Reviewer 4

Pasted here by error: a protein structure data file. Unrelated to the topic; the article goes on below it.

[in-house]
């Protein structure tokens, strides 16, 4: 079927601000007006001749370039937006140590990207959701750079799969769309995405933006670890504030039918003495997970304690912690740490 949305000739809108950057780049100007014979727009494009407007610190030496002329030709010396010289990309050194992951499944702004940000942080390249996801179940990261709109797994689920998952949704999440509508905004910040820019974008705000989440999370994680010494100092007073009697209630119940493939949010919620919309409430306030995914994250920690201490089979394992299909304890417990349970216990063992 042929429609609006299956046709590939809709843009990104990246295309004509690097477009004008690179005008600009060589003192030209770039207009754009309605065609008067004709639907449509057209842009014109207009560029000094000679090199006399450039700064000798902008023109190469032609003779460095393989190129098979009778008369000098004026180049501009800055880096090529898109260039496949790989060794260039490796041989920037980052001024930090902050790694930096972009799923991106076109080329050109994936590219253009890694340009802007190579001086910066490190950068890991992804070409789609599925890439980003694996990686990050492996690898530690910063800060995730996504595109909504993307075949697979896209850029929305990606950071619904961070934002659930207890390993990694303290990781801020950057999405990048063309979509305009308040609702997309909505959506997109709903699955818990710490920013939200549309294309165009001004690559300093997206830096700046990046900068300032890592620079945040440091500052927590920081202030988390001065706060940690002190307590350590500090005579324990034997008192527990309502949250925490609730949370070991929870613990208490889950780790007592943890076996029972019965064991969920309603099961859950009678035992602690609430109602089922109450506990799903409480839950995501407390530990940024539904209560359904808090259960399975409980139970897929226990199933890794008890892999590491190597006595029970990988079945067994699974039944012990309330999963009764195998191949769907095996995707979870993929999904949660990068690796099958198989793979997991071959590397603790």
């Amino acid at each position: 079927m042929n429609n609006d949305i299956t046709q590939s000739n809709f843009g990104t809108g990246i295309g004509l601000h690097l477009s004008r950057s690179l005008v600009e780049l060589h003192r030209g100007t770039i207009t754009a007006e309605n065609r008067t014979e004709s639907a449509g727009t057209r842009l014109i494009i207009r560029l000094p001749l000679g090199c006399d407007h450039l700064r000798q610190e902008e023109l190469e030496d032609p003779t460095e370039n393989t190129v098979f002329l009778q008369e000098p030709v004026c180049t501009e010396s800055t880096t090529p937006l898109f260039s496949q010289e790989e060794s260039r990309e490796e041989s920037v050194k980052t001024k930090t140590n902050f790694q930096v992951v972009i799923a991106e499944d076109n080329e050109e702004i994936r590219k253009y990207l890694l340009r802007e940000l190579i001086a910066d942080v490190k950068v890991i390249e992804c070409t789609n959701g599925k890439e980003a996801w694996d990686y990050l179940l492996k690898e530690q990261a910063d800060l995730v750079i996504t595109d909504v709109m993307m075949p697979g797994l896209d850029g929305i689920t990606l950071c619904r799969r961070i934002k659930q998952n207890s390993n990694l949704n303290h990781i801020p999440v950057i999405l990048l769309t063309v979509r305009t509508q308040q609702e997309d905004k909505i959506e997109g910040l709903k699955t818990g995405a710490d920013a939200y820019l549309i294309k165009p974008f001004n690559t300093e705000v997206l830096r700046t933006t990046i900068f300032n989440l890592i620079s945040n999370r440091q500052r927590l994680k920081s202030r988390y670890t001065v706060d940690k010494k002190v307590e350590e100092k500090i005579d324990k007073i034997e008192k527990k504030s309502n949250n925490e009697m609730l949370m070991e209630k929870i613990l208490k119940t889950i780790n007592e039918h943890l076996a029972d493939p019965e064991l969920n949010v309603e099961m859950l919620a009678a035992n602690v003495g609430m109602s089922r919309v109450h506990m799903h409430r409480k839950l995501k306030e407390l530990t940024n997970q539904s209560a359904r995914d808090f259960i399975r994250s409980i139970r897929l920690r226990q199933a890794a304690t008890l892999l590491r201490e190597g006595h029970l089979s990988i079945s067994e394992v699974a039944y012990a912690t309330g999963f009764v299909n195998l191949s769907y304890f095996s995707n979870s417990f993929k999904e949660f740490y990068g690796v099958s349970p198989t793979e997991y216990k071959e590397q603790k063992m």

Considering rebuttal comments: Regarding the scalability of the proposed method, I understand that the network is enforced to consider phrase-level expression from jointly computing the final discriminator score from independent local discriminators. Also, the authors clearly explained how there is little computational complexity of long text input compared to number of pixels. Both concerns should be clearly explained in the final version of the paper. ---------------------------------------------- This paper deals with the task of semantically modifying visual attributes of an image using text description. Previous studies have dealt with synthesizing realistic images with text, but modifying specific attributes of an image while maintaining the image content is fairly a novel approach. Although there have been previous studies that manipulate images with text, this work is able to maintain text-irrelevant contents of the original image through a text-adaptive discriminator that adopts local discriminators for each word vector. As a result, this work can only modify specific attributes of an image through text without creating an entirely new (irrelevant) image. However, this paper seems to have limitations in terms of scalability. First all, the local discriminators learn each visual attribute related to each word vector “independently”. Due to this structure, TAGAN cannot understand more complex, phrase-level expressions that must consider semantics of “combination of words”. Thus, treating each word independently and only looking at fine-grained word-level semantics may rather deter the model’s understanding of semantic compositionality and produce incorrect manipulations. Furthermore, computational complexity of the model would scale by number of words in a sentence due to its local discriminator architecture. This will become highly inefficient as the length of the sentence increases. The proposed method may have worked for simple, clear sentences such as CUB dataset and Oxford-102 dataset, but it is doubtful that it will scale to more complex, longer text data. In this respect, I think the paper is marginally below the acceptance threshold.